East-Oriented programming can, for example, be implemented through delegates or callback blocks. “East” is all about Tell, Don’t Ask: don’t query for values; instead, pass a handler around so the flow of information doesn’t return to your current scope.

When you adopt the habit of reasoning about your code in a “tell, don’t ask” manner, then you’ll probably discover that chaining successful actions would be cool.

With closures as handlers, chaining turns into nesting, though:

#!swift
let amount = ...
let fromAccount = ...
let toAccount = ...

withdrawCash(amount, fromAccount) { 
  depositCash(amount, toAccount) { 
    addTransferToLog(amount, fromAccount, toAccount)
  }
}

Nesting follow-up actions upon success sucks. The level of indentation increases with every method.

These three example functions could be free functions. The result is East-Oriented. But it doesn’t read too well. It’s clumsy.

Photo credit: beautiful [but deadly] square knot by woodleywonderworks. License: CC-BY 2.0

Chaining calls through returning an object which responds to the next action works better. It certainly reads nicer and is also East-Oriented:

#!swift
amount.withdrawCash(fromAccount)
    .depositCash(toAccount)
    .addTransferToLog(fromAccount, toAccount)

That’s the usual object-oriented way. Here, we don’t implement handlers but return self, which is the amount instance. The return value is meaningless in respect to the method names, but the trick of returning self makes chaining possible.

Functional programmers will come up with a yet different route. They will probably utilize a free function called bind to chain functions together. Then, for readablity’s sake and to avoid nesting function calls, define the operator >>= to use bind.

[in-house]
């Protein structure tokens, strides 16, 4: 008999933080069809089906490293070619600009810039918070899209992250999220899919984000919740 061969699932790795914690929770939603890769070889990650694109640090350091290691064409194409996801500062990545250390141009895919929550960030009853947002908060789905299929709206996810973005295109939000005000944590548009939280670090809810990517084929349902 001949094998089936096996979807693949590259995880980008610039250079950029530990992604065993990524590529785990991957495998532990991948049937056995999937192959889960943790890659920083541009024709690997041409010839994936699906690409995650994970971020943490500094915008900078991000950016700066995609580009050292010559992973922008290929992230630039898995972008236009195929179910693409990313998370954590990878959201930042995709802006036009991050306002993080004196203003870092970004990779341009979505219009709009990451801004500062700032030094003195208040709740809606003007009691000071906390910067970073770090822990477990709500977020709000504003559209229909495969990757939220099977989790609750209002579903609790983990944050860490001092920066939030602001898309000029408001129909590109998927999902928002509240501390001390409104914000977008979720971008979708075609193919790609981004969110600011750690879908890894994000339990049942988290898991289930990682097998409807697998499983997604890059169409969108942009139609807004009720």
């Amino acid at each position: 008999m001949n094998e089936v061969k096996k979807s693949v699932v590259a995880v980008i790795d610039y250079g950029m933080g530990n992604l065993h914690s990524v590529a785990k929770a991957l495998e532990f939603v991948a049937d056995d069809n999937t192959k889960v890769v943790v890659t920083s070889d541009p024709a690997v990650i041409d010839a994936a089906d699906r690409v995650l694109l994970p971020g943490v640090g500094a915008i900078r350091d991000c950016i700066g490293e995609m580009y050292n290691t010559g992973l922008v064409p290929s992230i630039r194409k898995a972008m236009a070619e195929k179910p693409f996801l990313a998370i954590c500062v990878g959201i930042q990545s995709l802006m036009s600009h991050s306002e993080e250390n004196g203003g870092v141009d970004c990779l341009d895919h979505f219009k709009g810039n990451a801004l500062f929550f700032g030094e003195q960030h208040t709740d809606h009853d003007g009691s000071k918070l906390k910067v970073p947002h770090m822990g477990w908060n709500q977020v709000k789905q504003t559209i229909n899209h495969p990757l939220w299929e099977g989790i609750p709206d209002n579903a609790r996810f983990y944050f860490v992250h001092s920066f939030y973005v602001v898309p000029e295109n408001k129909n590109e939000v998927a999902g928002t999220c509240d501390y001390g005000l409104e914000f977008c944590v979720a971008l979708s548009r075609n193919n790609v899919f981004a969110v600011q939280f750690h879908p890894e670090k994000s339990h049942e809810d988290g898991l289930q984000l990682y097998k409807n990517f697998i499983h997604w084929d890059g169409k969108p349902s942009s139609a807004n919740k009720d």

I imagine the functional result to look like this:

#!swift
withdrawCash(amount, fromAccount) 
  >>= depositCash(toAccount)
  >>= addTransferToLog

This way, there’s no need to create an object which implements the methods. They could be part of another object encapsulating the sequence, or free functions themselves, encapsulating the parts of the algorithm only.

I’m not a fan of creating fantasy operators. The bind operator is pretty common among those who read about functional programming, so it’s a pretty safe addition to your toolkit.

Notice that in order for this to work, the signature of two of these three functions have to change dramatically:

#!swift
func addTransferToLog(amount: Money, from: Account, to: Account) {
    // ...
}

func depositCash(to: Account)(amount: Money, from: Account) 
    -> (Money, Account, Account)? {
        
    // ...
    return (amount, from, to)
}

func withdrawCash(amount: Money, from: Account) -> (Money, Account)? {
    // ...
    
    if unsuccessful {
        return nil
    }
    
    return (amount, from)
}

For a working example including the bind implementation and the >>= operator, see the Gist I created.

Update 2015-12-23: See this follow-up post with another example to chain transformations.

These free functions have to obtain all context through their input. It would work just as well to create a simple data transfer object: a mutable struct which gets populated along the way. This way, the input can be optional (No struct incoming? Create a new one!) and the output is a simple single value.

#!swift
func addTransferToLog(transfer: Transfer) {
    // ...
}

func depositCash(to: Account)(transfer: Transfer?) -> Transfer {
    // ...
}

func withdrawCash(amount: Money, from: Account, transfer: Transfer? = nil) -> Transfer {
    // ...
}

Summarizing

“East” helps us clean up sequences in an object-oriented way. It requires we bend our minds a bit and return the callee on every method to chain calls or ignore the return value completely otherwise.

Swift allows us to adopt functional patterns. I think they sometimes suite the way we reason about sequences better. Even though the function’s signatures become more complex when you pass multiple values around, the resultingchain itself is very concise.

Especially if you encounter if let a lot, think about chaining the values:

  • Usish bind, one functions output has to match another’s input. That looks weird, but the result can become very readable.
  • Adopting “East”, you’ll return an object which can handle the next step. That may result in a weird API, but again the result is very concise.

Watch Saul Mora’s AltConf presentation “Object-Oriented Functional Programming: The Best of Both Worlds!” to learn more about real world use of bind and other functional concepts in object-oriented programming. His examples are really good.

Both “East” and using bind to chain operations is compatible with “Tell, Don’ Ask”. Have both in your toolkit to respond to new challenges appropriately.

Update 2015-09-02: In a follow-up post, I show an object-oriented alternative to the mess of this particular example code.